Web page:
Thursday, March 8, 2012

The Holy High Rollers and The End of the World

The Reverend Harold Camping has decided to get out of the second coming business. One can hardly blame the 90 year old head of  "Family Radio".  He first predicted the end of the world would occur on May 21, 2011. When we all showed up for work on May 22nd, he revised the prediction to October 21 of the same year. And--apocalypse oops--it didn't happen then either. Unfortunately there were people who actually believed Reverend Camping. They quit their jobs and gave away all their savings to--who knows--maybe Harold Camping.

When pushed for an explanation, Camping says he sinned and will make no more predictions, presumably leaving such forecasts to the Mayans, or evangelists who are a tad more media savvy. Unfortunately for his marks, he didn't offer any refunds. Hey, in the business of God there are no returns when it comes to salvation. You pay for the ticket and you take the trip. If you don't, welcome to the Great Tribulation.

Kenny Copeland knows all about the no refund policy. The former chauffeur and pilot for Oral Roberts has made enough money his "ministry" went out and bought a 20 million dollar Cessna Citation X jet. It is unclear if Brother Copeland considered doing something else with all that cash--like, you know--feeding the poor. He also built a private airport, "Kenneth Copeland Airport" in Fort Worth. It serves private aircraft and their owners in what is, no doubt, first class style. Copeland preaches what is known in the trade as "the gospel of prosperity". In other words if you give him a huge chunk of your money the Lord will reward you with wealth beyond your wildest dreams. It is rather like a spiritual version of the Power Ball Lottery.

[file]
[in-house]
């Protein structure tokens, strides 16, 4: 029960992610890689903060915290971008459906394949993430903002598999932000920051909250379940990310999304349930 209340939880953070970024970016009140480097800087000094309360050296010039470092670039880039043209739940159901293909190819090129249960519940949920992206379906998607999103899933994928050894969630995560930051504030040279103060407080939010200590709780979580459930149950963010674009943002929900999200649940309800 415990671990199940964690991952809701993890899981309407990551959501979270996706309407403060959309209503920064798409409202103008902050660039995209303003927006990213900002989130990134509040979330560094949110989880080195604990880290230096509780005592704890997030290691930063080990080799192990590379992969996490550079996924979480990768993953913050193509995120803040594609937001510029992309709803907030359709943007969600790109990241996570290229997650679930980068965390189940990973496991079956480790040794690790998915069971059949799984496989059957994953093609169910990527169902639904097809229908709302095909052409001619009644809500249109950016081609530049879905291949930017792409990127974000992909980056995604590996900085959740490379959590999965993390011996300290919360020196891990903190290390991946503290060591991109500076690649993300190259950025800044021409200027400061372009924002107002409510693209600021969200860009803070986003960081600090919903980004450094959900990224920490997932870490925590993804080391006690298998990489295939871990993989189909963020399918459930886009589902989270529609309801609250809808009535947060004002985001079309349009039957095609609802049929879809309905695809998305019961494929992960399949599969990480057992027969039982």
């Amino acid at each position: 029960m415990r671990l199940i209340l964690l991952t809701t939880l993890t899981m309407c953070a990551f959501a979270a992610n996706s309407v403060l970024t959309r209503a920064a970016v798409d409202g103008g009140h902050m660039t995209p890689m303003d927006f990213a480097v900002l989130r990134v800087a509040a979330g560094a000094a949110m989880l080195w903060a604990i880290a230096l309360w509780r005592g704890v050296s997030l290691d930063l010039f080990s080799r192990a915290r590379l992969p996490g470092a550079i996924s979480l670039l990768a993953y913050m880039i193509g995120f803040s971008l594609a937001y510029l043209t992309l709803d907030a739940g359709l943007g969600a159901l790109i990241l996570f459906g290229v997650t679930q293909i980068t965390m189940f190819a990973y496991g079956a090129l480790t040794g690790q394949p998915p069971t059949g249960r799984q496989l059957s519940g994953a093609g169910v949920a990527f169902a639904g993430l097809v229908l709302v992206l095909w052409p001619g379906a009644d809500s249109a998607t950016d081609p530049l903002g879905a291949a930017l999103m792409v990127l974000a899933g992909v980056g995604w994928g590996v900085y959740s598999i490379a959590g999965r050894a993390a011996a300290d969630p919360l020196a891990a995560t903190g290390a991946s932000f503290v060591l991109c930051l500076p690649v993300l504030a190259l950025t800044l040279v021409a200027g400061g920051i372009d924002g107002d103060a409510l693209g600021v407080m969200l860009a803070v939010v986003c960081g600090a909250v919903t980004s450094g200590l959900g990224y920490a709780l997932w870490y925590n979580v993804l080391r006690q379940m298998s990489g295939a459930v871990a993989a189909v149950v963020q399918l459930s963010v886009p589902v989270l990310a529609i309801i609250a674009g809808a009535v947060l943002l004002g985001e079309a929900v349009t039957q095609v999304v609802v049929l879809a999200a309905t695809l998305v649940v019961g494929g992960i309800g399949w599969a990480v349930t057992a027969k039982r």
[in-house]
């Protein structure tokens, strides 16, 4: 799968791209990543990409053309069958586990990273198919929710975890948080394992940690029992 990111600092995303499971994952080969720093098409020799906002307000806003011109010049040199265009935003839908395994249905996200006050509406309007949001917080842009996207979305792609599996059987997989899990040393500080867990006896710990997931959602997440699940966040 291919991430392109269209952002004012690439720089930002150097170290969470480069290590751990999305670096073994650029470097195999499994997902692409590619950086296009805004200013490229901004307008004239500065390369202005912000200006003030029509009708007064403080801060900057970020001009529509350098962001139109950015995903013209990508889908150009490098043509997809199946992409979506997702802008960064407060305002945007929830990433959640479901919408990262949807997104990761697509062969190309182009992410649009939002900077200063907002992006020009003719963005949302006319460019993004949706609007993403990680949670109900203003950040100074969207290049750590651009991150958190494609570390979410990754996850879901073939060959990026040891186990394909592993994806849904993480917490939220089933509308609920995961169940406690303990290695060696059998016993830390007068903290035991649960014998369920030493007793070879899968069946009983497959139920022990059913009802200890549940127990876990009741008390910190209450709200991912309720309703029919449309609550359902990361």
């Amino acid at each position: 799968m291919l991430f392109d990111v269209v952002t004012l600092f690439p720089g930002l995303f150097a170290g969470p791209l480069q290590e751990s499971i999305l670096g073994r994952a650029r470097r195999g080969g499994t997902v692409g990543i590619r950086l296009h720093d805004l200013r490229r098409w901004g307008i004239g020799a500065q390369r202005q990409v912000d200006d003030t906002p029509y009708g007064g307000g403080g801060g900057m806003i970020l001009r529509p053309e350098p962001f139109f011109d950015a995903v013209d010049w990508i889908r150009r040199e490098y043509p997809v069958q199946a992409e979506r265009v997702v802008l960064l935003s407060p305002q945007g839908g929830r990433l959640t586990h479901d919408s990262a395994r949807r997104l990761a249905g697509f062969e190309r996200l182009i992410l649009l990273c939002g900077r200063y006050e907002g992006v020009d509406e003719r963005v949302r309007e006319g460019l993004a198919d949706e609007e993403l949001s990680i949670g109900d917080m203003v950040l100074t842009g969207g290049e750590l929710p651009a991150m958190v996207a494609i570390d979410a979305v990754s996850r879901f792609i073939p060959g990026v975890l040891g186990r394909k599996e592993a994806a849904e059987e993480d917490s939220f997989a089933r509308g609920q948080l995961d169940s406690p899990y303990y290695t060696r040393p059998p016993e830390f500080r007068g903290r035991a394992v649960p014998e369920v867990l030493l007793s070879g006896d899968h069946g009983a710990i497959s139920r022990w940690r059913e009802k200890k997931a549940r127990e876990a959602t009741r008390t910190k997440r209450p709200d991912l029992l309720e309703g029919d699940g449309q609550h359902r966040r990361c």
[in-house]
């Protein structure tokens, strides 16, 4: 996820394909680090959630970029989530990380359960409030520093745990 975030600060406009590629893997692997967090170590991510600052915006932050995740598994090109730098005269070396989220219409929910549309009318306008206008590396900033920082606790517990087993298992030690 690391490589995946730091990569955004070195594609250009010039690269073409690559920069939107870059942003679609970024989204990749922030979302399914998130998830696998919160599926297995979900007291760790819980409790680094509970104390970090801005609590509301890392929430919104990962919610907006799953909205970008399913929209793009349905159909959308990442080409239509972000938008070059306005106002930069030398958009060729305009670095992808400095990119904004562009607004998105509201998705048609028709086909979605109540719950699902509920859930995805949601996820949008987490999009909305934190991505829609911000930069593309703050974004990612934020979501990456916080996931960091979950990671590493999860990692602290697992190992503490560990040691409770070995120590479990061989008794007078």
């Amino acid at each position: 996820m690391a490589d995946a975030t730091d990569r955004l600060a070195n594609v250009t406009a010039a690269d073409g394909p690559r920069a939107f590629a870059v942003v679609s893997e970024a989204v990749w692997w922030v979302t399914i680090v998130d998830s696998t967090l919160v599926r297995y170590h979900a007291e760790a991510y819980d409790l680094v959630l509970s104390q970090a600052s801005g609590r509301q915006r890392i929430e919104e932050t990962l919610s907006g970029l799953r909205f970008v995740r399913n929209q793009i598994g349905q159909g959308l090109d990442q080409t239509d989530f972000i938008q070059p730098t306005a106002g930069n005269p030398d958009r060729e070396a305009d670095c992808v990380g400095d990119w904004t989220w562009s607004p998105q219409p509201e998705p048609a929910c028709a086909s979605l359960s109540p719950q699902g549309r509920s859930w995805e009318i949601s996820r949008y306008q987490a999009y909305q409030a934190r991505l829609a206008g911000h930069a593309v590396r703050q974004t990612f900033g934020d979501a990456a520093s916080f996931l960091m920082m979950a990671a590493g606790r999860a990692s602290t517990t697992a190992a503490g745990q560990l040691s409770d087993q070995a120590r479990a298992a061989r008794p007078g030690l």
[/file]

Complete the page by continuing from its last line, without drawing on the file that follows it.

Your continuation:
It is also a subtle twist on the message his mentor, Oral Roberts preached when Roberts tried to distance himself from the faith healing end of the industry. Roberts first built a university, one which Michele Bachmann attended for a while, then he constructed a useless sky scraper which was supposed to house both a hospital and serve as a monument to himself. All of it was payed for by his follower's "seed money." Yes, give me your cash and God will reward you. Be patient and trust me. If the Lord in Heaven doesn't make a large deposit in your checking account your faith has been insufficient.

I could go on and on. Benny Hinn was and presumably still is such a ruthless con man only cosmic shills like Paul and Jan Crouch of the Trinity Broadcasting Network would associate themselves with him. Hinn, who has a hair do apparently made of cement, has unsuccessfully predicted the death of all homosexuals, Fidel Castro in the 90's, and the end of the world in 1992. He claims his ministry is anointed by God to heal the sick and infirm, but his assistants routinely refuse to allow those with obvious disabilities, such as people confined to wheel chairs, on stage. Anthony Thomas, who made a documentary of the Hinn ministry has said when they followed the "pastor's" tours they found no evidence of healing. The end conclusion by Thomas? "He has done more damage to Christianity than the most committed atheist."

Yes, it is an ugly scam perpetrated by only the most stone cold sociopaths. Back when I worked at a hotel reservation center there was a supervisor who, by all measure, was scum. He claimed he was a professional photographer on the side. He used to coerce his female employees to pose either topless, or nude for him. A couple of days after each "shoot" he'd bring the photos to work in order show everyone what the women looked like undressed. When a discussion of TV evangelists arose one day during lunch he said, "I know I haven't sunk as low as I can, because I haven't gotten into that."


Everyone has limits.

Ok, at least almost everyone.


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